The most important thing you can tell the parents or guardians of your pediatric patients in regard to the nutritional status of children is to build a positive relationship with healthy food
If you have pediatric patients, you’ve probably heard the same complaint from parents, over and over again, about how hard it is to get their children to eat a balanced diet. A new study on the nutritional status of children is showing a widespread problem across the U.S.
If you are also a parent, you understand this frustration at an even more personal level. No matter how many times you try, getting your kids to eat even fresh vegetables can be a battle. If this is true, neither you, nor the parents of your pediatric children, are alone. A new study, based on data from the National Health and Nutrition Examination Survey (NHANES), shows that American children, some as young as 1, have inadequate intake levels of certain vital nutrients, including calcium, DHA, vitamin D, and iron. Which nutrients are children lacking? How important are they? What strategies can you recommend that parents use to make sure their children are getting adequate amounts of these nutrients? Read further to find out more about the study details, as well as why its results directly affect not only your pediatric patients, but even your own family.
The nutritional status of children: study data
The 2021 article from the journal Nutrients used data from the National Health and Nutrition Examination Survey (NHANES), an annual survey conducted by the National Center for Health Statistics at the Centers for Disease Control & Prevention (CDC) to assess the nutritional status and health of US children and adults. For this study, the researchers examined the survey responses from 9,848 NHANES participants between the ages of 1 and 6, from 2001 to 2016.
Each survey consisted of an interview, including questions about demographics, socioeconomic status, and diet and health, as well as a physical examination. Parents or appropriate guardians provided survey information for the participants whose data was included in the study.
Which nutrients are young children missing?
Results from the survey found that the set of children between the ages of 1 and 6 did not have adequate amounts of specific nutrients in their diets, including calcium, docosahexaenoic acid (DHA), vitamin D, and iron.2 These findings remained consistent across a number of variables in regard to the nutritional status of children, such as race/ethnicity, and family income. The authors noted that these deficiencies are particularly worrisome, as children within this age bracket are undergoing rapid physical and cognitive growth that propels them from toddlerhood to kindergarten or first grade.
Calcium: Overall, 17 % of all the children in the study did not meet the estimated average requirement levels for calcium. Although this may not appear to be substantial, there was also a dramatic decrease in calcium intake as the children got older. A total of 3.6 % of the children, ages 1 to 3, had deficient calcium intake, which rose to 30.4 % for those between the ages of 4 and 6.2
DHA: Docosahexaenoic acid (DHA) is a type of omega-3 acid that is vital in early childhood cognitive development. Almost all the children in the study – 97 % to 99 % – were deficient in this particular nutrient. The recommended intake is from 70 mg per day to 100 mg per day, whereas the mean intake for the children in the study was only 24 mg per day.2 Adequate levels of DHA during the first six years are particularly vital, as cognitive development during this part of a child’s life will prepare them for preschool, kindergarten, and first grade.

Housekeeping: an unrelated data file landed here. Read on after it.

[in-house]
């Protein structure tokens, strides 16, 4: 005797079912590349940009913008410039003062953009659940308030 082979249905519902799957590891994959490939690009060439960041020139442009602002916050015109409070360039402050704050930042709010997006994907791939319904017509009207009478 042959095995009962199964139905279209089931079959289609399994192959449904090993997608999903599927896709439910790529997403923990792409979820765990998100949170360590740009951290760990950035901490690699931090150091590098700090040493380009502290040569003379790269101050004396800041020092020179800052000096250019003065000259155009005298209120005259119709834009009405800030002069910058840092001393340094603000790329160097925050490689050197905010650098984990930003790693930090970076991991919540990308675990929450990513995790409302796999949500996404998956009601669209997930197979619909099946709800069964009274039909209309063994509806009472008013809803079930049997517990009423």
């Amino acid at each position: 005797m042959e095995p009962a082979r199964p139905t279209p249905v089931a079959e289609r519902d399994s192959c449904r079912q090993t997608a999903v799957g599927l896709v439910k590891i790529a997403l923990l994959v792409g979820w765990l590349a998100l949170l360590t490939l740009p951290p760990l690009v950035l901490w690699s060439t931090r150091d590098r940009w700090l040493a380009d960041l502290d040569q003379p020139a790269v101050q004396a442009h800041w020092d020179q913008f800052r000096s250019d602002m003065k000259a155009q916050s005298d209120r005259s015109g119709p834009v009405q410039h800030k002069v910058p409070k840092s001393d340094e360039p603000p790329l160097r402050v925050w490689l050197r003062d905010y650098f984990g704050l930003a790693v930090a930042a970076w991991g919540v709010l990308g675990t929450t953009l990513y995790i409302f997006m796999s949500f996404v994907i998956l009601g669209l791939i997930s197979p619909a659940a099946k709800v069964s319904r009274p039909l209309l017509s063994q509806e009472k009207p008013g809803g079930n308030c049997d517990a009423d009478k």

Vitamin D: The researchers found that the percentage of children not meeting the estimated average requirement of vitamin D appeared to increase over time. A total of 79.2 % of children between the ages of 1 and 2 had inadequate vitamin D levels. This rose to 87.3 % for those between the ages of 2 and 3, and to 90.8 % for those between the ages of 4 and 6.2
Iron: Approximately 1.2 million children in the US between the ages of 1 and 3 have an iron deficiency. This is concerning, as iron is a vital nutrient for early childhood because it supports overall growth, brain development, and proper development of the immune system.2 The researchers found that Black children had the highest iron deficiency, at 11.7%, while white children had the lowest deficiency, at 10.7 %.
How can parents (and doctors) help?
As you may well know from your own experiences, getting children to eat a balanced, healthy diet often turns into a battle of wills. However, it is important that young children get adequate amounts of all their daily nutritional requirements. Therefore, parents should engage their children in making healthy food choices, starting at an early age. Some ways to do this can include:
- Expanding children’s palate for fresh fruits and vegetables once they begin solid food
- Providing several healthy snack options from which children can choose
- Let children help with making the grocery list, shopping, and preparing meals
- Use children’s supplements to fill in any nutritional gaps
However, the most important thing you can tell the parents or guardians of your pediatric patients in regard to the nutritional status of children is to build a positive relationship with healthy food. Having positive associations with fresh, unprocessed food that contains the nutrients needed for growth during children’s critical early years of life helps them succeed once they begin school and then later on in life.
- Centers for Disease Control and Prevention. National Center for Health Statistics about the National Health and Nutrition Examination Survey.
- Bailey ADL, Fulgoni Iii VL, Shah N, et al. Nutrient intake adequacy from food and beverage intake of US children Aged 1-6 years from NHANES 2001-2016. Nutrients. 2021;13(3):827.